no sense to them at the time.  Place only
the items you have covered and add the others as they are introduced. 

At the beginning of the year you may only
have just the numbers, but towards middle-end of the year you will have all
concepts added.  Tips: when placing the
numbers on the number sense display invite the children to help you do
this.  Have them decide where the numbers
should go- possibly starting with 1 and 20….then have students decide where the
numbers in the middle would go. 

make the number sense display in a visible location within the classroom.  I like to have mine in an eye level spot
where if needed my students can approach the display as a resource. 
Make this number sense display with for

A display using string.

A display using magnets on the backs.

Everything you would need to set up your display can be found in this packet!

and if you are wanting numbers to 31….
I will be back with Chapter Five: playing with quantities!  Have a great start to your week!


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Number Sense Routines Book Study: Chapter One

Hi friends!  I hope you are enjoying your Summer or getting close to it 🙂  I  am very excited to get this book study started.  I am totally new to this so stick with me!

Chapter One

This chapter starts with an example of four children working through  a mathematical problem, 600-378.  Each of the students were at different levels of number sense.  This was clear by how the children were responding with how they would solve the problem.

If you were to ask me in third grade or honestly even now what 600-378 was I would line them up and start taking away from the zero, moving over a place and taking away from the 6.  I wouldn’t think twice about it.  However, I was so impressed that these third graders had much better ideas on how to solve this problem.  The student “Anita” showed the largest sense  of number sense.

I think this is why I love the idea of teaching number sense to my Kindergartners …because I am learning right a long with them!  Even as adults we can learn strategies and change our “set in stone” ways.

The next section went into why we should teach number sense.  It mentioned that **students with a strong number sense will look at mathematics as a form of reaching understandings…rather than just looking at math as a set of rules to follow.**

The book then mentioned 10 qualities students with a strong number sense  will possess:

1. A sense of what numbers mean.

2. An ability to look at the world in quantities.

3. An ability to make comparisons of quantities.

4.  An ability to be flexible, automatic, and fluent with numbers.

5. Ability to perform mental math.

6. Ability to be flexible with problems.
7.  Ability to be automatic with math information.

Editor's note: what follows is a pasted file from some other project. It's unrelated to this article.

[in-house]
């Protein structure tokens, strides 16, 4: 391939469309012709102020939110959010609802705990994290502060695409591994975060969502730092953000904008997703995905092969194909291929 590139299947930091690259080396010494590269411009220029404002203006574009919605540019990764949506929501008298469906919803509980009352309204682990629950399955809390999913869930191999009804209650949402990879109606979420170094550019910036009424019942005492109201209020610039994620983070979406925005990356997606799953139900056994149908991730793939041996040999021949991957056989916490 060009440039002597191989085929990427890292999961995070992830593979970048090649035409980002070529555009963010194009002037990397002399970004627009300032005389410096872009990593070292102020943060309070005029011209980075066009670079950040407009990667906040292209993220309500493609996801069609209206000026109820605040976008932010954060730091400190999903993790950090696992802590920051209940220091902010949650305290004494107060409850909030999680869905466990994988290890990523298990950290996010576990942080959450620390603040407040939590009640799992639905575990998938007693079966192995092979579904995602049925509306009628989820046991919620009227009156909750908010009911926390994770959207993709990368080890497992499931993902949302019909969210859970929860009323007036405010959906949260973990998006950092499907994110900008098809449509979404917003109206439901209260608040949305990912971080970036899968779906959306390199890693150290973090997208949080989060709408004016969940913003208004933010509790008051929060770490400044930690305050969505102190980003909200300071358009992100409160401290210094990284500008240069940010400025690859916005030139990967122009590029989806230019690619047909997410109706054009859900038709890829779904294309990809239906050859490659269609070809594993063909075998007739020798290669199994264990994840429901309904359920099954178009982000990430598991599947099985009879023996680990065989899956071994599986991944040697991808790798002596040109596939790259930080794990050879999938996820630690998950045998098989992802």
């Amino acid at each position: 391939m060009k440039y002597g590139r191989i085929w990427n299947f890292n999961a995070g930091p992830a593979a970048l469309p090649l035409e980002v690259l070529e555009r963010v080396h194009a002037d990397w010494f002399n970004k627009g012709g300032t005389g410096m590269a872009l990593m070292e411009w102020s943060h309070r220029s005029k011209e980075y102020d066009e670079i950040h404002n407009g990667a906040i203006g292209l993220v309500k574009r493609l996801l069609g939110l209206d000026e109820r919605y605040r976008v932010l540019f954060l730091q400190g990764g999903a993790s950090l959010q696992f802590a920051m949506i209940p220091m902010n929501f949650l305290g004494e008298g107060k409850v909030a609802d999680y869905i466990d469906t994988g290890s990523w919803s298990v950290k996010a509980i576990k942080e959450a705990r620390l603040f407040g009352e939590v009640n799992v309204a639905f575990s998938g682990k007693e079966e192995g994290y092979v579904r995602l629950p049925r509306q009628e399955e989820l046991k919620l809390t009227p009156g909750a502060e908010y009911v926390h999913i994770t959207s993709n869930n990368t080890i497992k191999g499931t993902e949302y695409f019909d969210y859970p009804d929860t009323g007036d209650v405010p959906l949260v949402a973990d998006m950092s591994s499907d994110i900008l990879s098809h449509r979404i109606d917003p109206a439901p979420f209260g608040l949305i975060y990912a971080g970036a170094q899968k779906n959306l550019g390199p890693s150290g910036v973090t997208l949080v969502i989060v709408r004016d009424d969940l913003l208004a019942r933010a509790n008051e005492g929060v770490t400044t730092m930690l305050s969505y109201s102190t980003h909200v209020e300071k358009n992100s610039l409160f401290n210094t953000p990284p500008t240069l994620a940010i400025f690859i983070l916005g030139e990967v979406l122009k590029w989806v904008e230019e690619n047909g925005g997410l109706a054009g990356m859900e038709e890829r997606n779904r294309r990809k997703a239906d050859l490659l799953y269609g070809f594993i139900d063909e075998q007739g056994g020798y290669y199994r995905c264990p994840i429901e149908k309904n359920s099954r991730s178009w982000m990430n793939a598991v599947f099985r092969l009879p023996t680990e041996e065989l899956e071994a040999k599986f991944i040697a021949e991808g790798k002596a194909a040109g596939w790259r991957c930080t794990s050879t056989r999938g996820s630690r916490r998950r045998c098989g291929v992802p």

8. An ability to determine reasonableness of an answer.

9. An ability to decide on a strategy depending on the numbers given.

So, now it’s your turn!  Comment below in the comments section or link up using the “grab my button” on my right side bar.
Place the button on your blog and answer the questions below.

1. What is your current comfort level with teaching number sense?
2. What have you already started in your classroom to build number sense?
3. What have you considered adding to your classroom that will give your students that much needed “multiple exposures” component?

I will be back on Tuesday, June 18th with my answers to the questions above and Chapter 2:  Improving Number Sense- -Routines that are not recognized

If you have yet to link up do that below! 🙂



  1. I am so excited to be following along as I read this book! I ordered a book for a dear friend and colleague of mine who's in Kindergarten. I'm making the move to 1st grade, but I'm thrilled I can still use so much of your stuff. Ok…on to the questions:
    1. I would say that thanks to the Common Core, I am more comfortable with teaching Number Sense now…BUT I had never really approached number sense in the way I have now so I have a long ways to go.
    2. I have started number exploration activities that include Part-Part-Whole. I've used dice, unifix cubes, counting bears along with the Part-Part-Whole mat to help develop a better understanding that there are different ways to make a number. I have also used exchange games like Win a Flat and Win a Bundle to help with place value concepts.
    3. I know that I have to be more cognizant of different strategies that lead to the same answer. I definitely plan on having my students take the time to explain how they arrived at an answer more frequently so that students can be exposed to different methods and decide for themselves which would be the best for them. I would also make an effort to present Math problems and allow them to explore possible solutions the same way Chapter 1 begins.

    Can't wait for Chapter 2!

    Vivian 🙂